UPMC made a commitment to help fund the Pittsburgh Promise college scholarship program for city school students. Mayor Luke Ravenstahl wants Pittsburgh taxpayers to make a promise to UPMC in return.
The mayor wants City Council to give UPMC up to $100 million in potential tax credits to be able to write off its Pittsburgh Promise contributions. UPMC would get the tax credits should the state ever give Pittsburgh the power to tax large nonprofit corporations.
UPMC spokesman Frank Raczkiewicz e-mailed this statement in response to my questions:
"The side agreement, which in fact is an essential condition of our agreement to provide $100 million, provides that
1. The City and School will continue to recognize UPMC’s exempt status during the 10 year period. The City and School are not prevented from seeking taxes for any properties of UPMC that are not used in activities related to UPMC’s charitable mission.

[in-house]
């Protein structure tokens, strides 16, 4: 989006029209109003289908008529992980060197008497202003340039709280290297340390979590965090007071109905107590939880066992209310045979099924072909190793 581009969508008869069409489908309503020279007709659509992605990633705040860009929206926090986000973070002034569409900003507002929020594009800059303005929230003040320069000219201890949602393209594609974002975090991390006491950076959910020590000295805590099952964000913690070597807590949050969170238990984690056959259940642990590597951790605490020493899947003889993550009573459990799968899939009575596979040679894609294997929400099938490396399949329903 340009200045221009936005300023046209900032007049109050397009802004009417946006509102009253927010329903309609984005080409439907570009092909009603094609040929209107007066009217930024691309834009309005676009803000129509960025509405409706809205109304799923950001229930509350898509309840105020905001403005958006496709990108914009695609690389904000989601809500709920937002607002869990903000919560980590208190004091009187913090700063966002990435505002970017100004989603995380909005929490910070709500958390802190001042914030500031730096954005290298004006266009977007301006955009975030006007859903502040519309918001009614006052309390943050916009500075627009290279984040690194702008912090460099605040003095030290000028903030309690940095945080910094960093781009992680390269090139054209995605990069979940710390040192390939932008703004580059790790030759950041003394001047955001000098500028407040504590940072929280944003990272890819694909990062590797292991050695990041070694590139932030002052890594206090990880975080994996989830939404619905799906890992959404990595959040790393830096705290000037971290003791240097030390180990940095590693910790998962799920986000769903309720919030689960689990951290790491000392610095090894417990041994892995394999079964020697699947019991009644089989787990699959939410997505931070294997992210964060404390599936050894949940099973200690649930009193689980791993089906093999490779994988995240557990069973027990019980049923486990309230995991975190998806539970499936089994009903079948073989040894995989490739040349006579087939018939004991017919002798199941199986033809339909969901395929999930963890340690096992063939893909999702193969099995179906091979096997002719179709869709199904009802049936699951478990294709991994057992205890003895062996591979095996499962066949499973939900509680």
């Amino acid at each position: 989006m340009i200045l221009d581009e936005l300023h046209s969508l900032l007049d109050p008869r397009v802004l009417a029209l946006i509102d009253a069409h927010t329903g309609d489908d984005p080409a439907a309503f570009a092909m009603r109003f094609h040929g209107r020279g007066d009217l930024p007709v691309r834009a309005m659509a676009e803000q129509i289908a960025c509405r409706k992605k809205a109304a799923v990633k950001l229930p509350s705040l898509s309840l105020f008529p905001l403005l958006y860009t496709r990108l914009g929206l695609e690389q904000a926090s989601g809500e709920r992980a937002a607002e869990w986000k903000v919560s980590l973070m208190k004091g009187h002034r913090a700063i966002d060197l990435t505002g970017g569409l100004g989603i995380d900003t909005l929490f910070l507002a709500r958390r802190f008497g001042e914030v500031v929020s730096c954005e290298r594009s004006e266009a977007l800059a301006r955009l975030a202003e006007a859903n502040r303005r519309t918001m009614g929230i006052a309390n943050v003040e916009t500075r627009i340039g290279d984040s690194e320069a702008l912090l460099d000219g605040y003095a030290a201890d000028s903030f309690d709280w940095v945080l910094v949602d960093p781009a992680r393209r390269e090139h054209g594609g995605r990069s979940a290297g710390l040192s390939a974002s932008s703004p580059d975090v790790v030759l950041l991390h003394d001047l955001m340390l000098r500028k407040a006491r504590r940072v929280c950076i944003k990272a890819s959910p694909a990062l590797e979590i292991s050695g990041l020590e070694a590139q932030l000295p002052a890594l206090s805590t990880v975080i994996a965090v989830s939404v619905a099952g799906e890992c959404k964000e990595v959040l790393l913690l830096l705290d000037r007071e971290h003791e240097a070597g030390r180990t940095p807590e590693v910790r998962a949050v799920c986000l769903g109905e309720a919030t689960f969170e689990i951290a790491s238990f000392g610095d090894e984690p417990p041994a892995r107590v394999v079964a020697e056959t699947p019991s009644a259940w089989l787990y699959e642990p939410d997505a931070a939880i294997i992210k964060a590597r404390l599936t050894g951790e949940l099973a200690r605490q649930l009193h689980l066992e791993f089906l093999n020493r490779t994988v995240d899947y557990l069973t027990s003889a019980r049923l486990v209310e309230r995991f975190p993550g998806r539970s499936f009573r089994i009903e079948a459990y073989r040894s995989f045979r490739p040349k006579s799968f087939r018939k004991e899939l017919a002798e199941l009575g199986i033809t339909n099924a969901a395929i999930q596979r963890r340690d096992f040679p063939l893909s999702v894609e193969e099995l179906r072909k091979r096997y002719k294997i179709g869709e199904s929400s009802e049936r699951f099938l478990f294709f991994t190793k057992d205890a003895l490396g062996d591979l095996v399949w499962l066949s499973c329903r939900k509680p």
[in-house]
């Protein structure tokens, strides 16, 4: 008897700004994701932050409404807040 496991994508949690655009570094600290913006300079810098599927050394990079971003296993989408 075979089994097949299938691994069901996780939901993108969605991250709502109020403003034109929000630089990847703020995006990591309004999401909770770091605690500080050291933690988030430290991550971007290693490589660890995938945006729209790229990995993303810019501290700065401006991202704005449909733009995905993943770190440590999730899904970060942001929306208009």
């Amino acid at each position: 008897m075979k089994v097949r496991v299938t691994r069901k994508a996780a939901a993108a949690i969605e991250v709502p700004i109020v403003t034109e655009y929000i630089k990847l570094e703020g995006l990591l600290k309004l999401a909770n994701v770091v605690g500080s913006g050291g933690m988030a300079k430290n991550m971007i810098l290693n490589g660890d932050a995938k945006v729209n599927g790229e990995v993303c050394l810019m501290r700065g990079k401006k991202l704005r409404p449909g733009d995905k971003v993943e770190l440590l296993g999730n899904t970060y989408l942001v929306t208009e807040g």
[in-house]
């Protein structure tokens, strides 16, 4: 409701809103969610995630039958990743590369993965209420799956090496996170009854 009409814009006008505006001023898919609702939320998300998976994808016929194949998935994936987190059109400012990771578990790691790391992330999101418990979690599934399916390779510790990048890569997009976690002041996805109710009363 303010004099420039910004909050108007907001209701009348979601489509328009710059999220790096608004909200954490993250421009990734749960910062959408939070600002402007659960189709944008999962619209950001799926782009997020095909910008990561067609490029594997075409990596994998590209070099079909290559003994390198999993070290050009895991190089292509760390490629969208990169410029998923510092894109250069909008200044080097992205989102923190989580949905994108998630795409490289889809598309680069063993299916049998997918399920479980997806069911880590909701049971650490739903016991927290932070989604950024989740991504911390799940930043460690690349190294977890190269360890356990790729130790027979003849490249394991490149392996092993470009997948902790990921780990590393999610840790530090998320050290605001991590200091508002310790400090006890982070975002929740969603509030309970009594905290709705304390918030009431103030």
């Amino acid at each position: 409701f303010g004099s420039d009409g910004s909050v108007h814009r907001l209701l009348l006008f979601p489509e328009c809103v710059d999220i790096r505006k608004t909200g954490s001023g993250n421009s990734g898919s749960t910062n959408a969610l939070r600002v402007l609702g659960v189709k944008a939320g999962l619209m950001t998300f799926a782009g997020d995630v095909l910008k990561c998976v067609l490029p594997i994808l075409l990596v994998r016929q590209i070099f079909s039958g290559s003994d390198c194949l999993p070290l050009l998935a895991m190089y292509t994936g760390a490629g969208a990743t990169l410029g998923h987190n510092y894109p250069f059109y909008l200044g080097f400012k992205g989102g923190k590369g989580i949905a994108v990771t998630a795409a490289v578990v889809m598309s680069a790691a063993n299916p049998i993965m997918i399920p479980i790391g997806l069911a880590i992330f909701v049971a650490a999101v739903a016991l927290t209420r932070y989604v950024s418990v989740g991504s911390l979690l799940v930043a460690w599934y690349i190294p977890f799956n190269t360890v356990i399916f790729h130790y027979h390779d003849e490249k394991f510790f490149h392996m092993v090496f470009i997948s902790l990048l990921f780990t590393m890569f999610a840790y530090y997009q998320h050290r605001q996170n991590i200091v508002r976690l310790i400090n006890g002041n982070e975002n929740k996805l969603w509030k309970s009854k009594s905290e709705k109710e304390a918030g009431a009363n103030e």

2. If there is a change in tax law the effect of which is to treat UPMC as taxable for City or School District purposes, then UPMC will get an offset with respect to its donation to the Pittsburgh Promise. We are willing to donate $100 million, but we don’t want to pay $100 million and also have new taxes of $100 million.
3. The side agreement does not give us new tax breaks and it doesn’t reduce any taxes we may currently pay."
Mayor Ravenstahl was not available for comment. His spokeswoman Alecia Sirk says that "in event of changes in tax law or city leadership" the agreement is intended to "make sure the Pittsburgh Promise remains a top priority".
Some city Council members expressed surprise when the mayor's office submitted the bill Tuesday and asked that it be put on a fast track for action with just days left before its current lame duck session ends. The legislation comes up for discussion and a possible vote Tuesday.